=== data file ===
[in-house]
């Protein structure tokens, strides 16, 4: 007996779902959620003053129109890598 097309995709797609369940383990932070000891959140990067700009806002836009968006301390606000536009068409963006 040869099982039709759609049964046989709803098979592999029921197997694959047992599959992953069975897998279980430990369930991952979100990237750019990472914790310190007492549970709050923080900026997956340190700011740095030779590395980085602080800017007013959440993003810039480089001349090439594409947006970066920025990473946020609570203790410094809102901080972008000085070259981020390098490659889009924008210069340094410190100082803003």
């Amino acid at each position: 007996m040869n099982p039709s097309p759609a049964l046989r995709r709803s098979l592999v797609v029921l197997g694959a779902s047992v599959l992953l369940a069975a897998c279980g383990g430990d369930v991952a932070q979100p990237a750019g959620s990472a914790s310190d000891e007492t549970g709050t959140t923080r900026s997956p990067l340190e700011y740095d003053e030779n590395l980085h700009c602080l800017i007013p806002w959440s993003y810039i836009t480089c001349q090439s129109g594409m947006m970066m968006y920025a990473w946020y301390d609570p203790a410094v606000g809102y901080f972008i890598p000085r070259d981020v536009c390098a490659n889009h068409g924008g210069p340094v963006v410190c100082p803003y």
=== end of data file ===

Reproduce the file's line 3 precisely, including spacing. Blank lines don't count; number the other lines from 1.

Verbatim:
């Amino acid at each position: 007996m040869n099982p039709s097309p759609a049964l046989r995709r709803s098979l592999v797609v029921l197997g694959a779902s047992v599959l992953l369940a069975a897998c279980g383990g430990d369930v991952a932070q979100p990237a750019g959620s990472a914790s310190d000891e007492t549970g709050t959140t923080r900026s997956p990067l340190e700011y740095d003053e030779n590395l980085h700009c602080l800017i007013p806002w959440s993003y810039i836009t480089c001349q090439s129109g594409m947006m970066m968006y920025a990473w946020y301390d609570p203790a410094v606000g809102y901080f972008i890598p000085r070259d981020v536009c390098a490659n889009h068409g924008g210069p340094v963006v410190c100082p803003y």